OSB – Comparing Transformation Performance by Over de Auteur

 

clip_image001Introduction

In this post, I am looking into the relative performance of the transformation technologies in Service Bus 12c. Having searched the internet, I could not find a lot of specific information regarding the performance in Oracle Service Bus, but only qualitative opinions like “XSLT performs better for large documents”, or “Service Bus is optimized for XQuery”, without any supporting data [ORAFORUM].

Background

In an attempt to offload some of the production load from the SOA clusters, a migration project has been initiated to migrate services implemented in SOA Suite 11g (as BPEL processes) to the Oracle Service Bus cluster.

Although these services are not directly exposed to consumers, the intention is to reuse – without modification- as much artefacts as possible, including WSDL, JCA adapter definitons and the transformation logic – currently implemented in XSLT. Fortunately, the XSLT is version 1.0 since our Service Bus 11.1.1.6 does not yet support version 2.0.

Environment Setup

Although the environment where the question originates currently runs SOA/OSB 11g, migration to 12c is being planned. Liking life on the bleeding edge of technology, I decided to setup a test for 12c.

To quickly create a (reproducible) SOA 12c installation, I have used the scripts [BIEMOND] provided by Edwin Biemond to leverage Vagrant for the creation of two virtual machines (one for the DB and one for the middleware) (). Since my laptop has enough memory available, I have assigned 8 GB to the middleware virtual machine. Furthermore, the memory settings for the OSB-server have been increased to 1536 MB (initial = maximum memory).

On my laptop, I have also installed SoapUI [SOAPUI] (for functional testing – verifying that the testcase using different technologies yields the same result) and Apache Jmeter 2.13[JMeter] (for the actual performance testing).

Scenario Setup

For the time being I want to primarily focus on the relative performance of XQuery when compared to XSLT, over multiple transformations with varying payloads. So, the only metric I am interested in is the response time of the service, assuming that -with all other things being equal- equal actions will add equal overhead: the total response time of the service will be taken as the main indicator.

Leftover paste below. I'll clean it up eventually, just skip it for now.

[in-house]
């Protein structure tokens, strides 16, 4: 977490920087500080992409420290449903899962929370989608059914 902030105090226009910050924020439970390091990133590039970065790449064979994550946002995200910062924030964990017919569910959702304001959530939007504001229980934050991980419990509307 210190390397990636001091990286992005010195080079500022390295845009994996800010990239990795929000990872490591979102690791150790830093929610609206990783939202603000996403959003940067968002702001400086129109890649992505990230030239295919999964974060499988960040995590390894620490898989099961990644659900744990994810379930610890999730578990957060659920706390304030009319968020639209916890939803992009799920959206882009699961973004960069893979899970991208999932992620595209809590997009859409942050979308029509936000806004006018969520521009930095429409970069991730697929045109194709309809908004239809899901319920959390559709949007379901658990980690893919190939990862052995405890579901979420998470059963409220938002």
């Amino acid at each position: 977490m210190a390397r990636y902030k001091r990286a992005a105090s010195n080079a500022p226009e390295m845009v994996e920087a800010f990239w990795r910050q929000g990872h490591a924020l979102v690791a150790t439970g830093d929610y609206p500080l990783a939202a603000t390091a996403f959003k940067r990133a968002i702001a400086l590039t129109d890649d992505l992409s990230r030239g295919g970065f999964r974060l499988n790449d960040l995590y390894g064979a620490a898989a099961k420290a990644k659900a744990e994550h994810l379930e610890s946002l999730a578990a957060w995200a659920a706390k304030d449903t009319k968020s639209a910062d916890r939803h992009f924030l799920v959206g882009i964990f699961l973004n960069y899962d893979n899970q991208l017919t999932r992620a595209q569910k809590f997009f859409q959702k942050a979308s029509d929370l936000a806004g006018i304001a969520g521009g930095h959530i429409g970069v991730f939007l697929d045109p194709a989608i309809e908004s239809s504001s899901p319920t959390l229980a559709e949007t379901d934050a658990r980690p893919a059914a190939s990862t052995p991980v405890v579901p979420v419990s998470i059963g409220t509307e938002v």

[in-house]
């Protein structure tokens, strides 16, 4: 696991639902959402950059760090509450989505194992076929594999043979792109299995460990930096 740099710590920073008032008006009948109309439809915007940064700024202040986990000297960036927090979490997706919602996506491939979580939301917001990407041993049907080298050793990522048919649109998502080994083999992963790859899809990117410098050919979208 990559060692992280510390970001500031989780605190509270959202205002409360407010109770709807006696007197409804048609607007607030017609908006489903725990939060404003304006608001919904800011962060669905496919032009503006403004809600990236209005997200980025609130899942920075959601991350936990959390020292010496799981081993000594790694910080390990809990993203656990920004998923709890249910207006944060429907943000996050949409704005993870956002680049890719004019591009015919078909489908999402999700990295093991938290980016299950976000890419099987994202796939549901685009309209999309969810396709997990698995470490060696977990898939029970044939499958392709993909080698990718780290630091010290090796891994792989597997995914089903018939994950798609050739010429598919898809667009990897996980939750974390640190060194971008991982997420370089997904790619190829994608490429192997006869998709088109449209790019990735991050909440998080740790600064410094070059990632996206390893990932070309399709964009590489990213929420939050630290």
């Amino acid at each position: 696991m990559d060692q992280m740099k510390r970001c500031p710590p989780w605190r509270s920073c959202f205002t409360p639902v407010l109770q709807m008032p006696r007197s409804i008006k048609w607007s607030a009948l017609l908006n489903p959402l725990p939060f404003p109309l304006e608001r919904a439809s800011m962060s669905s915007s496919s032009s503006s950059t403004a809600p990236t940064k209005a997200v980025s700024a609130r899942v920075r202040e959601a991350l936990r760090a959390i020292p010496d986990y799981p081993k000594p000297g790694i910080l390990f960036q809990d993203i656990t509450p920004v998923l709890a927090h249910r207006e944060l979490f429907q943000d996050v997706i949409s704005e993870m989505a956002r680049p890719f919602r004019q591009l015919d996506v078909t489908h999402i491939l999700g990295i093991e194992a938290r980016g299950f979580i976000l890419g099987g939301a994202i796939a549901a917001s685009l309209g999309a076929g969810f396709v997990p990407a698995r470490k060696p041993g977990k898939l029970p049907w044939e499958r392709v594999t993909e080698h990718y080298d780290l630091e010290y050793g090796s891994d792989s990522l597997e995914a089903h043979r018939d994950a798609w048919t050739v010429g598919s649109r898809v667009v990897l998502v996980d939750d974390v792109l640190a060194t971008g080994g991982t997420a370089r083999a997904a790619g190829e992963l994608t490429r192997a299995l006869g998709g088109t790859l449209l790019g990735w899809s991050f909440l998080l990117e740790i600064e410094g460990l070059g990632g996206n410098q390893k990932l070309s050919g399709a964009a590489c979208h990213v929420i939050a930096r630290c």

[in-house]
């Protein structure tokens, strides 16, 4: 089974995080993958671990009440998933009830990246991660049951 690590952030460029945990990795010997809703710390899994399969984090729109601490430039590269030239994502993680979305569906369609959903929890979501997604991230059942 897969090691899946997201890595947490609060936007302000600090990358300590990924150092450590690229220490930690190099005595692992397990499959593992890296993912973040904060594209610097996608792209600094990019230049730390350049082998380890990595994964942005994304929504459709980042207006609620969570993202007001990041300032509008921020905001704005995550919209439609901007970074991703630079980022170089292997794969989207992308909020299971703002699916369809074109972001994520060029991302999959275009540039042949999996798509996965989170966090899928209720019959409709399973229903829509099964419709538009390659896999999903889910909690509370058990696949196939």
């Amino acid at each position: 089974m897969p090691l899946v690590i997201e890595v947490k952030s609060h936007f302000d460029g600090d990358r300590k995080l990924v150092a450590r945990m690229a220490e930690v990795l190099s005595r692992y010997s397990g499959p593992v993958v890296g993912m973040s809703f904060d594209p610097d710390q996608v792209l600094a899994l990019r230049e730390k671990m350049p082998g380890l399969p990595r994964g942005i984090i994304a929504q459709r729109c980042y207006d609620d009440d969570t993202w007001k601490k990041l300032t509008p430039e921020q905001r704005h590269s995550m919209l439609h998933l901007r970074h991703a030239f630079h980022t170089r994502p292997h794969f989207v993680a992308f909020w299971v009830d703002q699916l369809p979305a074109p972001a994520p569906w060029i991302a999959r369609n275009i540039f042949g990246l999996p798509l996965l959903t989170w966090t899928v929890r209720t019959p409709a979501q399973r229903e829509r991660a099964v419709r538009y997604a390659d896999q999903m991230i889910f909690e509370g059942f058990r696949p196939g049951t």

To support different transformations for testing, there should both be XQuery and XSLT versions of the transformation. Ideally, we should have different proxies per scenario and transformation technology, but actually I am too lazy to set up this scenario. Initially, I was thinking about setting up different testcases in the same proxy and switching between these testcases based on a value in the payload or operation, this has the suspicion that it works like a case statement (or nested if-then-else): evaluating the conditions for the fourth case might take more time than for the first case.

Fortunately, Service Bus also supports “Dynamic Transformations”[OSBDYNTRANS] for both XQuery and XSLT: this lets you dynamically assign the name of a transformation resource to apply, and also dynamically assign the payload to this transformation (see the Dynamic XQuery example below):

OSB Dynamic Assign Operation

The project I have come up with consists of a single proxy exposing a single operation and five pipelines: Read the whole article here.

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About Jürgen Kress
As a middleware expert Jürgen works at Oracle EMEA Alliances and Channels, responsible for Oracle’s EMEA Fusion Middleware partner business. He is the founder of the Oracle SOA & BPM and the WebLogic Partner Communities and the global Oracle Partner Advisory Councils. With more than 5000 members from all over the world the Middleware Partner Community is the most successful and active community at Oracle. Jürgen manages the community with monthly newsletters, webcasts and conferences. He hosts his annual Fusion Middleware Partner Community Forums and the Fusion Middleware Summer Camps, where more than 200 partners get product updates, roadmap insights and hands-on trainings. Supplemented by many web 2.0 tools like twitter, discussion forums, online communities, blogs and wikis. For the SOA & Cloud Symposium by Thomas Erl, Jürgen is a member of the steering board. He is also a frequent speaker at conferences like the SOA & BPM Integration Days, JAX, UKOUG, OUGN, or OOP.

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